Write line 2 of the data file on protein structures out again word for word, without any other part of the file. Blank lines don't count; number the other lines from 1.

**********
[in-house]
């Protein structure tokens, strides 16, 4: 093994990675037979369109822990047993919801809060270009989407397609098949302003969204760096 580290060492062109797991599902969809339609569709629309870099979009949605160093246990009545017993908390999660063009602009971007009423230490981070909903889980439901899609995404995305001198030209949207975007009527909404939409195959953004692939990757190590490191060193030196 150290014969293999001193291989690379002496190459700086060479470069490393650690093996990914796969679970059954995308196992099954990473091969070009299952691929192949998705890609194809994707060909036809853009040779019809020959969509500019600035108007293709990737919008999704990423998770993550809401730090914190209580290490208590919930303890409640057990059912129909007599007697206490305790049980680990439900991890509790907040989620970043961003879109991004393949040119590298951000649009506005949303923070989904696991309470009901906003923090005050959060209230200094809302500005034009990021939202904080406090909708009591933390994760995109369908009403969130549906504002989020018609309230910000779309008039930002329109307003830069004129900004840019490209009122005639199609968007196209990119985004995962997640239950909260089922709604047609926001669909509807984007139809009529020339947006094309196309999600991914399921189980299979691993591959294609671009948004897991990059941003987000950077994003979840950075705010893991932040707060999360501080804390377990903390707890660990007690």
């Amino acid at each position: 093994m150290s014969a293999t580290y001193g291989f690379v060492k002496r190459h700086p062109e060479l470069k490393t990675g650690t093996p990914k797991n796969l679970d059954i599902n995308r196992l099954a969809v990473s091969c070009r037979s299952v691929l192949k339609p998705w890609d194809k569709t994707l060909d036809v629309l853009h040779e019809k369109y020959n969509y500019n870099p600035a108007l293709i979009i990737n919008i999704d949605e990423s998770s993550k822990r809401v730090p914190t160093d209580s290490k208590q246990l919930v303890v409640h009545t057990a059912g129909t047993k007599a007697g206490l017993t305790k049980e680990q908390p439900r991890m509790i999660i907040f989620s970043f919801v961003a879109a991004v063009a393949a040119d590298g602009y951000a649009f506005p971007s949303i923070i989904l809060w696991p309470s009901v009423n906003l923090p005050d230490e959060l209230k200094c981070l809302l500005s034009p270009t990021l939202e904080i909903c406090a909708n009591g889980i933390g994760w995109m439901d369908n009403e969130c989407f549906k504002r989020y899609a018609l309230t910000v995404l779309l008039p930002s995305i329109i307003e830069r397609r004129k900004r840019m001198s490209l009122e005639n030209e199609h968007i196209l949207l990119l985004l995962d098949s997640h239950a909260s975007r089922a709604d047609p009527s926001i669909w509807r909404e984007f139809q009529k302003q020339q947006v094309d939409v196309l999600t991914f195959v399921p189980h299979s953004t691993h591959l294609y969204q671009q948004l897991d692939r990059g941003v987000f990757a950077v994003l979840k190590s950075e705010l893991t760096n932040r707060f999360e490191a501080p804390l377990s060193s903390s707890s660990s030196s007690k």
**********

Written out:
């Protein structure tokens, strides 16, 4: 093994990675037979369109822990047993919801809060270009989407397609098949302003969204760096 580290060492062109797991599902969809339609569709629309870099979009949605160093246990009545017993908390999660063009602009971007009423230490981070909903889980439901899609995404995305001198030209949207975007009527909404939409195959953004692939990757190590490191060193030196 150290014969293999001193291989690379002496190459700086060479470069490393650690093996990914796969679970059954995308196992099954990473091969070009299952691929192949998705890609194809994707060909036809853009040779019809020959969509500019600035108007293709990737919008999704990423998770993550809401730090914190209580290490208590919930303890409640057990059912129909007599007697206490305790049980680990439900991890509790907040989620970043961003879109991004393949040119590298951000649009506005949303923070989904696991309470009901906003923090005050959060209230200094809302500005034009990021939202904080406090909708009591933390994760995109369908009403969130549906504002989020018609309230910000779309008039930002329109307003830069004129900004840019490209009122005639199609968007196209990119985004995962997640239950909260089922709604047609926001669909509807984007139809009529020339947006094309196309999600991914399921189980299979691993591959294609671009948004897991990059941003987000950077994003979840950075705010893991932040707060999360501080804390377990903390707890660990007690």